Has Silicon Valley Got Meditation All Wrong?

Image by Gerd Altmann from Pixabay

The ambitious, productivity-driven folks have made meditation their tool of choice.

It’s inspiring to see meditation make its way through all aspects of life. Whether it’s the high-tech life of Silicon Valley or the silent kitchen of a monastery, mindfulness has gone mainstream.

However, in this journey of the science of meditation out from the monasteries and the Himalayas, it seems to have lost an important aspect.

Companies like Google, Facebook, Goldman Sachs, Salesforce, and many others are going big on mindfulness. Thousands of Googlers have been through the “Search Inside Yourself” training for meditation and other classes like Neural Self-Hacking and Managing Your Energy.

Meditation, is the new caffeine for Silicon Valley, promising creative outbursts and heightened productivity. No doubt, meditation offers both of those things. But it also offers so much more than the region is willing to take.

No More Hippie Bullsh*t

Meditation has always been a sacred practice with several connotations attached to it. It’s been a way to not only live a better life but to transcend the pain and suffering inherent in life.

In the valley, however, as Wired writes, “There’s little patience for what many are happy to dismiss as ‘hippie bullshit’. Meditation here isn’t an opportunity to reflect upon the impermanence of existence but a tool to better oneself and improve productivity.”

Apparently, the companies are not taking the Eastern practices as is — they’re taking these millennia-old traditions and putting them into the context of the Valley’s goal-oriented, data-driven, and largely atheistic culture.

They’re looking for an ROI from meditation. Kenneth Folk, a meditation teacher in San Fransisco says “All the woo-woo mystical stuff, that’s really retrograde. This is about training the brain and stirring up the chemical soup inside.”

What seems more concerning to me is the fact that people are looking at meditation as a way to make money. Since meditation makes employees perform better and work well with others, of course, it will lead to better results. But what we need to question is our motivations for pursuing it.

If our motivations are purely monetary and transactional, then it defeats the purpose.

One of the many reasons mindfulness has become so popular in the west is that the initial proponents have stripped away its dogmatic and religious trappings — which is awesome.

However, it’s hard to ignore what we might’ve lost in the process. While there’s a lot of science behind meditation, a thorough understanding of what goes inside us is way beyond what science is currently able to tell us.

In our effort to take out the ‘woo-woo’ stuff, we focus only on the technique and get rid of the philosophy around it. Any philosophy that teaches meditation — Buddhism or Yoga — is much more than only the techniques they teach.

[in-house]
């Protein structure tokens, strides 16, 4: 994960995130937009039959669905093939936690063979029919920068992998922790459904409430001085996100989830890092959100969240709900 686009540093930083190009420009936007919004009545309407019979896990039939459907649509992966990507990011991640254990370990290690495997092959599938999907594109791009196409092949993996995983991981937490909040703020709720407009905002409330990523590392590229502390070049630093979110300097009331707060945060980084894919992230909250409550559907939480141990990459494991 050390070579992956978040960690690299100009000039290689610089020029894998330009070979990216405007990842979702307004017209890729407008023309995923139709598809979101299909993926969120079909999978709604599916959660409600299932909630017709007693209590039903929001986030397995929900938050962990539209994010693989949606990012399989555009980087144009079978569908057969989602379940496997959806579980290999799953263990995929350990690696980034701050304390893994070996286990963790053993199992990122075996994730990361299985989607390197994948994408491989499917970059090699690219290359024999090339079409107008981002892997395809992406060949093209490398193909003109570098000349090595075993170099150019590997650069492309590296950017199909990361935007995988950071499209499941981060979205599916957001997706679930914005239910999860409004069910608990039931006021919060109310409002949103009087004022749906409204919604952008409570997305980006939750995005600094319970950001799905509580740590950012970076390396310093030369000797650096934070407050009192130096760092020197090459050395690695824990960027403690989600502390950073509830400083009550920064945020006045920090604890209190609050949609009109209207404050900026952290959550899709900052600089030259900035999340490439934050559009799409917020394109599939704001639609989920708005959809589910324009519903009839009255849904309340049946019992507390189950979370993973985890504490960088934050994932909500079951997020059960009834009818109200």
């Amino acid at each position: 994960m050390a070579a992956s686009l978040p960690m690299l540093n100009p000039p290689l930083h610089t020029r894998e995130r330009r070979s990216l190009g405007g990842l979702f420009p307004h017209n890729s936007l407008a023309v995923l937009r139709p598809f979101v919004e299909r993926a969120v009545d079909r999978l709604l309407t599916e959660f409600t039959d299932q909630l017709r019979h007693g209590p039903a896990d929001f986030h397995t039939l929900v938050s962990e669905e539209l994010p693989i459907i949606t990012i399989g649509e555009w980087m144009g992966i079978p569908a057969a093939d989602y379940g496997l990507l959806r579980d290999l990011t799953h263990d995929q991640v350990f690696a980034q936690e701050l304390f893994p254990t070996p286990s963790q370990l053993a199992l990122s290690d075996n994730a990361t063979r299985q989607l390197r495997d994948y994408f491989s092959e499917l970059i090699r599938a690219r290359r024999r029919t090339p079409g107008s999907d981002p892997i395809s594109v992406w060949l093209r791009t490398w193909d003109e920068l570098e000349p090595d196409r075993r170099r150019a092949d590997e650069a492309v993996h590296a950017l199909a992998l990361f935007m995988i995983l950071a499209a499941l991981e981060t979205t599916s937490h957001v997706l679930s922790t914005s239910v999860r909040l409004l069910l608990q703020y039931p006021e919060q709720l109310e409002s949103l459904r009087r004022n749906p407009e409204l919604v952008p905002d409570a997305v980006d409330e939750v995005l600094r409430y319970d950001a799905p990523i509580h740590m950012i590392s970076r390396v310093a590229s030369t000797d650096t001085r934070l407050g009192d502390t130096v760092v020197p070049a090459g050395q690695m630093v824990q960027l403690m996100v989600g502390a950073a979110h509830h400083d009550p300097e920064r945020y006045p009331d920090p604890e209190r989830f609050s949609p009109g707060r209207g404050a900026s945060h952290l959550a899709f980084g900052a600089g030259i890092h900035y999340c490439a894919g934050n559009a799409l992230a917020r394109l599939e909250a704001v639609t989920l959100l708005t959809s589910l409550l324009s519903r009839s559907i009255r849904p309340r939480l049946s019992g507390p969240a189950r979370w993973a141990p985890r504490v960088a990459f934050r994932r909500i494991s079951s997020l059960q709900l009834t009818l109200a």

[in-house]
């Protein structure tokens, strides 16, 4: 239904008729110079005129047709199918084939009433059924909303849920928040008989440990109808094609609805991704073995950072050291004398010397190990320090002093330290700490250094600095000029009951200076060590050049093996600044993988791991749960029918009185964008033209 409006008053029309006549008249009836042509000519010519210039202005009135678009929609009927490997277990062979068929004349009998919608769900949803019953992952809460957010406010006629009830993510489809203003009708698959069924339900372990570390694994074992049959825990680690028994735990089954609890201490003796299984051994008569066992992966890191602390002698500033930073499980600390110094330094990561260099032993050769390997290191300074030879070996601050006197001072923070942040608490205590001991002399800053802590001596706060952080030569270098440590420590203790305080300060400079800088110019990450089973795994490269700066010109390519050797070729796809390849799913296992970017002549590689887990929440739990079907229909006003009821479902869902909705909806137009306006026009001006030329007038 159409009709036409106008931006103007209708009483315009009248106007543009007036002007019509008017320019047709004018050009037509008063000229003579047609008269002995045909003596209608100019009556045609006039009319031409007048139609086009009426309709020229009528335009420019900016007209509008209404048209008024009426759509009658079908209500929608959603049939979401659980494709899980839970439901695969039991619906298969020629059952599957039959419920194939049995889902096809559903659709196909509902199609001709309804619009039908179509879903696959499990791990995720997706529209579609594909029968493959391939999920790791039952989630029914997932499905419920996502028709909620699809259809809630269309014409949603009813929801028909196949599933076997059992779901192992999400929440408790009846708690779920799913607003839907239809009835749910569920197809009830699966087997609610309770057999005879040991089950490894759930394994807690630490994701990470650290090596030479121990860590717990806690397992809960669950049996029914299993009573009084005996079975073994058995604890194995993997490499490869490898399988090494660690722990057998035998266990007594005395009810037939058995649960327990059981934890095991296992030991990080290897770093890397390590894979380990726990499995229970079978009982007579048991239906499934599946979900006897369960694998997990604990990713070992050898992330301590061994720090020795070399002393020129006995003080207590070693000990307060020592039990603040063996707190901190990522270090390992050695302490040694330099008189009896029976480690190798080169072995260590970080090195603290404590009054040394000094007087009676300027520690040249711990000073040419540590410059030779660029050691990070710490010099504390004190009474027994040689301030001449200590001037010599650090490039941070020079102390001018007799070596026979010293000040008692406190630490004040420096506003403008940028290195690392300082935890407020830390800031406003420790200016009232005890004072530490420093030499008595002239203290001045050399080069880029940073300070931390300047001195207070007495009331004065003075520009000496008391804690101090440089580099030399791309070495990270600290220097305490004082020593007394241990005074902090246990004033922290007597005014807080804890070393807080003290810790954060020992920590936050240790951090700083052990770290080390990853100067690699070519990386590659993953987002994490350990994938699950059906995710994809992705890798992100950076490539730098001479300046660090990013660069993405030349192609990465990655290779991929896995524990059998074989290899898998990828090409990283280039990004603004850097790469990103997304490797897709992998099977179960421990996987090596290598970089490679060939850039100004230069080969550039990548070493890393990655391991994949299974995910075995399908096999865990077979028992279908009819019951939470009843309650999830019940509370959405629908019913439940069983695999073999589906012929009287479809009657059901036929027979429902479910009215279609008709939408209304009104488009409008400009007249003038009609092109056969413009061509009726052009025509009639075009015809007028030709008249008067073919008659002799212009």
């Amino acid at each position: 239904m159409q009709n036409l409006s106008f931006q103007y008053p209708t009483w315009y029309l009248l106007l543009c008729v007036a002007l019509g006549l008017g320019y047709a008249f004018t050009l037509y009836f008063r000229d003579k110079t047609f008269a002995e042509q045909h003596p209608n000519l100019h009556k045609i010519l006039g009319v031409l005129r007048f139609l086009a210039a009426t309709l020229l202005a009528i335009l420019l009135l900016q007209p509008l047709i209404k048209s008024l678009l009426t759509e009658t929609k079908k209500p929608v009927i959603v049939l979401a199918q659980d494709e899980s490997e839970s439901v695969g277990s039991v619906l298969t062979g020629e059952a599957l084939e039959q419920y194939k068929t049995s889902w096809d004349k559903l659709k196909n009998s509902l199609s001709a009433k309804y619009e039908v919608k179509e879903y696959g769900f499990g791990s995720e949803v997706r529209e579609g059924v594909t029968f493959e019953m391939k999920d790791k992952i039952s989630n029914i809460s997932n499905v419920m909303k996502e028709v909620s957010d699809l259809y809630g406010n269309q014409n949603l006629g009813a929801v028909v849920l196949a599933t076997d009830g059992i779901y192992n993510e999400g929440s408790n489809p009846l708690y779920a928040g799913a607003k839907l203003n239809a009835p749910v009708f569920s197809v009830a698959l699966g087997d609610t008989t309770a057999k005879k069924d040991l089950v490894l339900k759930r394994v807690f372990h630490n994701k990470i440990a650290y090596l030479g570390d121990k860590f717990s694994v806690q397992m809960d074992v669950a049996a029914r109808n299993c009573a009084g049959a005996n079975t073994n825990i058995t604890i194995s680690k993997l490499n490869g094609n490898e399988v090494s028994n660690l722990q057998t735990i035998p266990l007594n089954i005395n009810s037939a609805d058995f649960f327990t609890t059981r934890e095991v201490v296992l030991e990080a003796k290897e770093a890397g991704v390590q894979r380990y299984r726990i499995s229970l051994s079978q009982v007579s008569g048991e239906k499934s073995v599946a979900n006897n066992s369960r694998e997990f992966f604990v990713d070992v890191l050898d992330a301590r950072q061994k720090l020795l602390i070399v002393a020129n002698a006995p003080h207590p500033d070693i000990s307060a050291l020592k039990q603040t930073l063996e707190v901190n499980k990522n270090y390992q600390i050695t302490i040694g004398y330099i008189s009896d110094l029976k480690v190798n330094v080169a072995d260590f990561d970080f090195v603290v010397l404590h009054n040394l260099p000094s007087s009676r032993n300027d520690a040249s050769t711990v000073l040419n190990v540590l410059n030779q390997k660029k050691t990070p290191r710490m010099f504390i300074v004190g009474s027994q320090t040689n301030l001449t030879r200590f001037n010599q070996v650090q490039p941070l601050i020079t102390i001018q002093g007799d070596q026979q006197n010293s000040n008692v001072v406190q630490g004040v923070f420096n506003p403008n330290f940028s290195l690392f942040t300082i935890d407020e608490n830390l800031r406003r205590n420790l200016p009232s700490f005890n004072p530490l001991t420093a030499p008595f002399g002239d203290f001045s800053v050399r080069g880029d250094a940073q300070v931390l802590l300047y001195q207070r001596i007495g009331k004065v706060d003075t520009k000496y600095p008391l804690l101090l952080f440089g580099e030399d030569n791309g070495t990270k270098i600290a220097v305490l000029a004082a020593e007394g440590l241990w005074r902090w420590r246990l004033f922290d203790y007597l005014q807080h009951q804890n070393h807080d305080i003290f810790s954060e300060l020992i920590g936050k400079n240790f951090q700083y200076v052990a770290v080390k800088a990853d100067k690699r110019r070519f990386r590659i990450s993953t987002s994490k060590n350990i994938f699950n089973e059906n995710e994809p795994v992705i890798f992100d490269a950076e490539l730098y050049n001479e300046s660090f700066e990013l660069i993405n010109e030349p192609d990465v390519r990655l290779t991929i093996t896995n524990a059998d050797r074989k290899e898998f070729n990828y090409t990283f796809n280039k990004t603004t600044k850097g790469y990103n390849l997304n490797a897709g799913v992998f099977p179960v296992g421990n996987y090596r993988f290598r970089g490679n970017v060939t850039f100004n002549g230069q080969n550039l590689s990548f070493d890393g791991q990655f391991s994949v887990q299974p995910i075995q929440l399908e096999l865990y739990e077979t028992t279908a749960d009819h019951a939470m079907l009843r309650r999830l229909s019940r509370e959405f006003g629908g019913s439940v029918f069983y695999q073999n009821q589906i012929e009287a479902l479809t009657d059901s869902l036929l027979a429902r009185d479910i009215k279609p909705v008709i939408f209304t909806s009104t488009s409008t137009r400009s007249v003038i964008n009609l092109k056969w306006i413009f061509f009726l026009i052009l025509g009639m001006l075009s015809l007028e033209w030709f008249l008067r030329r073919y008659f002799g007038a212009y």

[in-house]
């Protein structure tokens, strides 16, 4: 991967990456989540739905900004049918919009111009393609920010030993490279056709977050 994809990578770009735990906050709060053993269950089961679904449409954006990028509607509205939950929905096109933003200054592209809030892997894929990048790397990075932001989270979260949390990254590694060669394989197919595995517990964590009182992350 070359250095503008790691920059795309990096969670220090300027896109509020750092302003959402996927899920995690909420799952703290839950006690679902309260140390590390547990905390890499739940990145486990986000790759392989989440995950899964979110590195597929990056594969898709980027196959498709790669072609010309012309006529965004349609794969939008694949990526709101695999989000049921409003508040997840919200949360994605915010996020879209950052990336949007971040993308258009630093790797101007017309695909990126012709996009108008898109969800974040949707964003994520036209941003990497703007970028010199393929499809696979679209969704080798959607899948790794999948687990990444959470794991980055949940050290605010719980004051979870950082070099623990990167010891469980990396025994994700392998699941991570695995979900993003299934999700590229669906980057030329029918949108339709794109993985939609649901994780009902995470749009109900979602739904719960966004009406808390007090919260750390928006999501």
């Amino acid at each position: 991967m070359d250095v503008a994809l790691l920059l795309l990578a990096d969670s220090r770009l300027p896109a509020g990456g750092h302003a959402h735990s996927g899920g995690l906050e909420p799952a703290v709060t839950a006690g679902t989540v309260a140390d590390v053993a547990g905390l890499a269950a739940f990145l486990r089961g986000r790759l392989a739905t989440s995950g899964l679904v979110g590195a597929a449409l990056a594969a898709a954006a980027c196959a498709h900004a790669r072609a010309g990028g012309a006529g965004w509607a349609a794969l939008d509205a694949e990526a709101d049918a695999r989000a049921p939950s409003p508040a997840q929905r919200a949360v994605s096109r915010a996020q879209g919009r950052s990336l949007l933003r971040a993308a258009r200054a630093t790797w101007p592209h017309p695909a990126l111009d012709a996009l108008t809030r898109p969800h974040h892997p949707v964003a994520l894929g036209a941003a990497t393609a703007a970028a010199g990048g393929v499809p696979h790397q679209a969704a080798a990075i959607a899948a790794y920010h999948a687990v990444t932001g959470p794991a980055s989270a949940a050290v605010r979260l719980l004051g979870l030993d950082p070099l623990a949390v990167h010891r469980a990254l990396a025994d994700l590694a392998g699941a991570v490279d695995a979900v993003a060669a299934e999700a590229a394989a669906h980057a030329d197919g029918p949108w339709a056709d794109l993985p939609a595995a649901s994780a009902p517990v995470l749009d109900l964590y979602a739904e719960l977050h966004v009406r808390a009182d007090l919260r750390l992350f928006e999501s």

There’s a whole system of living and right attitudes given by eery philosophy which are to be used along with the techniques. This, however, is disregarded by most people.

When these techniques are stripped of the teachings, meditation becomes increasingly mechanistic and dull. If we’re only thinking of what we can get from the practice (more money, more work done, etc), we’re still living in our little egos.

In reality, however, meditation is best done in a spirit of self-offering and selflessness. As we make meditation a means to attain our material ends, it will continue to reinforce the uglier qualities inside us.

Wisdom 2.0, which is an event around the role of mindfulness in using technology, has people from all parts of the industry promoting meditation. These include Arriana Huffington, Jeff Weiner, Evan Williams, and so on.

While events like these are good to spread the word, one can’t help but think if this too is just another way for people to pursue their egoic desires.

“There is some legitimate interest among businesspeople in contemplative practice,” Kenneth Folk says. “But Wisdom 2.0? That’s a networking opportunity with a light dressing of Buddhism.”

So What Am I Trying to Say?

To be honest with you, this article is been in my head for months but I couldn’t find the right words to explain it. All that I’m saying is to stop making meditation so transactional.

To stop bringing an attitude of “What will I get?” and instead look to connect with yourself on a deeper spiritual level. Pursuing spiritual growth doesn’t make you a hippie. Nor does it make you any less of an engineer or a CEO.

Instead, it helps you better navigate the world by improving our emotional, mental, and physical health in tandem with our spirituality.

Every philosophy that’s taught meditation has taught basic principles like love, compassion, devotion, service, selflessness, humility, and acceptance.

Let us bring all those ideals back into our lives and approach mediation with the right understanding, so we can rise to our true potential and not be entangled in merely rearranging the material realities of life.

As I’ve said time and time again, meditation alone is not the answer to your problems. But if you approach it holistically, it might just give you a new perspective on life.

Because meditation never plays solo, it’s part of a larger orchestra inside our own being.

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Written on August 9, 2021